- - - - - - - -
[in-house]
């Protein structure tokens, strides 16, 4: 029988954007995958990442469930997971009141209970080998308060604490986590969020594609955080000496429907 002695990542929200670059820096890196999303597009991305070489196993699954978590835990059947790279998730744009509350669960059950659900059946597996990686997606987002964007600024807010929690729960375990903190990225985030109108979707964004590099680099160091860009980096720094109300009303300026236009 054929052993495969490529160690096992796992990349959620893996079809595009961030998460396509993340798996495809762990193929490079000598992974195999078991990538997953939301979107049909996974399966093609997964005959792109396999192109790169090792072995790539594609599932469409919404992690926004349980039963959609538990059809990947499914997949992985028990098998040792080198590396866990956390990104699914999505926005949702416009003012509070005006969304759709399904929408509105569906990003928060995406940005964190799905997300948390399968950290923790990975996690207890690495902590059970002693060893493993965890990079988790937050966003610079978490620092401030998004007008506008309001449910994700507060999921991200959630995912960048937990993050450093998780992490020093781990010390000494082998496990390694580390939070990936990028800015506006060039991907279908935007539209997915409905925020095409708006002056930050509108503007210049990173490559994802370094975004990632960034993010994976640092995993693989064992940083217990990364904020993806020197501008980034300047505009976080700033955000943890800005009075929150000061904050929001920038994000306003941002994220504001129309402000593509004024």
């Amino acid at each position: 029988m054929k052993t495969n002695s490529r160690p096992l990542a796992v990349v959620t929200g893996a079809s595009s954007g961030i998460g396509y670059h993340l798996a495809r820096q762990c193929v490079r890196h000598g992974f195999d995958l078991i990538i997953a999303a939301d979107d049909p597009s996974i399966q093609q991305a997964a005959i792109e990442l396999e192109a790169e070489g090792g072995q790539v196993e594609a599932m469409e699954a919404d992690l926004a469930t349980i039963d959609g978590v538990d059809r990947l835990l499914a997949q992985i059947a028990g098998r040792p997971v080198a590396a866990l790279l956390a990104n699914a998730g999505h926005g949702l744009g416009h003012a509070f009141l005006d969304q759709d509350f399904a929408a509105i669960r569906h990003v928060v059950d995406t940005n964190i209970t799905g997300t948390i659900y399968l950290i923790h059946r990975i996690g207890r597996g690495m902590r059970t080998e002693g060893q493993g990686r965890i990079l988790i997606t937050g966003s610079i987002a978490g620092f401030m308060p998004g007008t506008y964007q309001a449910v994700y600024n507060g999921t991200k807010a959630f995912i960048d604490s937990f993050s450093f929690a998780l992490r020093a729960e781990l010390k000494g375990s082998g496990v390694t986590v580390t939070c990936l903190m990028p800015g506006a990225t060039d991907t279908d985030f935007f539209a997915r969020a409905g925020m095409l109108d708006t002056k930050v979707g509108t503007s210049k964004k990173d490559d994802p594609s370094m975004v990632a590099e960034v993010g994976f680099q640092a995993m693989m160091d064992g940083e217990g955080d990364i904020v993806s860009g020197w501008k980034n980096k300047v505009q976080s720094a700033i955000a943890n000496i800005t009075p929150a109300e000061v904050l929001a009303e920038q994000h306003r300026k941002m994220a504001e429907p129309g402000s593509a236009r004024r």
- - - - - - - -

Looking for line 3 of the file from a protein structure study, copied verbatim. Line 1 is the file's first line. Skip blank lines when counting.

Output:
């Amino acid at each position: 029988m054929k052993t495969n002695s490529r160690p096992l990542a796992v990349v959620t929200g893996a079809s595009s954007g961030i998460g396509y670059h993340l798996a495809r820096q762990c193929v490079r890196h000598g992974f195999d995958l078991i990538i997953a999303a939301d979107d049909p597009s996974i399966q093609q991305a997964a005959i792109e990442l396999e192109a790169e070489g090792g072995q790539v196993e594609a599932m469409e699954a919404d992690l926004a469930t349980i039963d959609g978590v538990d059809r990947l835990l499914a997949q992985i059947a028990g098998r040792p997971v080198a590396a866990l790279l956390a990104n699914a998730g999505h926005g949702l744009g416009h003012a509070f009141l005006d969304q759709d509350f399904a929408a509105i669960r569906h990003v928060v059950d995406t940005n964190i209970t799905g997300t948390i659900y399968l950290i923790h059946r990975i996690g207890r597996g690495m902590r059970t080998e002693g060893q493993g990686r965890i990079l988790i997606t937050g966003s610079i987002a978490g620092f401030m308060p998004g007008t506008y964007q309001a449910v994700y600024n507060g999921t991200k807010a959630f995912i960048d604490s937990f993050s450093f929690a998780l992490r020093a729960e781990l010390k000494g375990s082998g496990v390694t986590v580390t939070c990936l903190m990028p800015g506006a990225t060039d991907t279908d985030f935007f539209a997915r969020a409905g925020m095409l109108d708006t002056k930050v979707g509108t503007s210049k964004k990173d490559d994802p594609s370094m975004v990632a590099e960034v993010g994976f680099q640092a995993m693989m160091d064992g940083e217990g955080d990364i904020v993806s860009g020197w501008k980034n980096k300047v505009q976080s720094a700033i955000a943890n000496i800005t009075p929150a109300e000061v904050l929001a009303e920038q994000h306003r300026k941002m994220a504001e429907p129309g402000s593509a236009r004024r």